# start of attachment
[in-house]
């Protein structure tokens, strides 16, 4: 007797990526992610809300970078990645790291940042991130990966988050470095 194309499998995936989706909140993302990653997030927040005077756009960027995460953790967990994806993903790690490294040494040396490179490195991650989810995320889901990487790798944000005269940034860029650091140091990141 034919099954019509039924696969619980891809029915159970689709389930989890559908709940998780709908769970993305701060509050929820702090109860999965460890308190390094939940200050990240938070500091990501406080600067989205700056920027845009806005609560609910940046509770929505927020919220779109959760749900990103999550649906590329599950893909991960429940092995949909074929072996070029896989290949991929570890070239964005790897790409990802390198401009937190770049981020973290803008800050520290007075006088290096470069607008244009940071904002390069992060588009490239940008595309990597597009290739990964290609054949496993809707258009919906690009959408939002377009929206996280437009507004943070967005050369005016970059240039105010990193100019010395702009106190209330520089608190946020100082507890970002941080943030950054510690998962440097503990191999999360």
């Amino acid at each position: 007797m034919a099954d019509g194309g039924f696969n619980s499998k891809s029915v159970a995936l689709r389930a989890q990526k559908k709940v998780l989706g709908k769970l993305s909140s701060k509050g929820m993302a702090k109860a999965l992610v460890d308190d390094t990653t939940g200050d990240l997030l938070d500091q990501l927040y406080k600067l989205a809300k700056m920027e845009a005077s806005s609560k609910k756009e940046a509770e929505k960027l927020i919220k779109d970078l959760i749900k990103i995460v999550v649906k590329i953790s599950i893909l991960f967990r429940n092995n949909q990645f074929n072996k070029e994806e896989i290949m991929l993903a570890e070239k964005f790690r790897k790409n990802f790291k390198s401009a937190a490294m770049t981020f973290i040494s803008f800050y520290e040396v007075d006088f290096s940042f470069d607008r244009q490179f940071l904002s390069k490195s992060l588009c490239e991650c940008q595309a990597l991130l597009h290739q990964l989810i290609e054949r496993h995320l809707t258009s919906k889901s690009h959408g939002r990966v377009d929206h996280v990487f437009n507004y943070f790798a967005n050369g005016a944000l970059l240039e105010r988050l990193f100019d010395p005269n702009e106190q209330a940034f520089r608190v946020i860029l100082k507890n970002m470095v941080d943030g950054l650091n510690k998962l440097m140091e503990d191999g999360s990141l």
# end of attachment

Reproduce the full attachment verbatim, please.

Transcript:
[in-house]
């Protein structure tokens, strides 16, 4: 007797990526992610809300970078990645790291940042991130990966988050470095 194309499998995936989706909140993302990653997030927040005077756009960027995460953790967990994806993903790690490294040494040396490179490195991650989810995320889901990487790798944000005269940034860029650091140091990141 034919099954019509039924696969619980891809029915159970689709389930989890559908709940998780709908769970993305701060509050929820702090109860999965460890308190390094939940200050990240938070500091990501406080600067989205700056920027845009806005609560609910940046509770929505927020919220779109959760749900990103999550649906590329599950893909991960429940092995949909074929072996070029896989290949991929570890070239964005790897790409990802390198401009937190770049981020973290803008800050520290007075006088290096470069607008244009940071904002390069992060588009490239940008595309990597597009290739990964290609054949496993809707258009919906690009959408939002377009929206996280437009507004943070967005050369005016970059240039105010990193100019010395702009106190209330520089608190946020100082507890970002941080943030950054510690998962440097503990191999999360």
């Amino acid at each position: 007797m034919a099954d019509g194309g039924f696969n619980s499998k891809s029915v159970a995936l689709r389930a989890q990526k559908k709940v998780l989706g709908k769970l993305s909140s701060k509050g929820m993302a702090k109860a999965l992610v460890d308190d390094t990653t939940g200050d990240l997030l938070d500091q990501l927040y406080k600067l989205a809300k700056m920027e845009a005077s806005s609560k609910k756009e940046a509770e929505k960027l927020i919220k779109d970078l959760i749900k990103i995460v999550v649906k590329i953790s599950i893909l991960f967990r429940n092995n949909q990645f074929n072996k070029e994806e896989i290949m991929l993903a570890e070239k964005f790690r790897k790409n990802f790291k390198s401009a937190a490294m770049t981020f973290i040494s803008f800050y520290e040396v007075d006088f290096s940042f470069d607008r244009q490179f940071l904002s390069k490195s992060l588009c490239e991650c940008q595309a990597l991130l597009h290739q990964l989810i290609e054949r496993h995320l809707t258009s919906k889901s690009h959408g939002r990966v377009d929206h996280v990487f437009n507004y943070f790798a967005n050369g005016a944000l970059l240039e105010r988050l990193f100019d010395p005269n702009e106190q209330a940034f520089r608190v946020i860029l100082k507890n970002m470095v941080d943030g950054l650091n510690k998962l440097m140091e503990d191999g999360s990141l």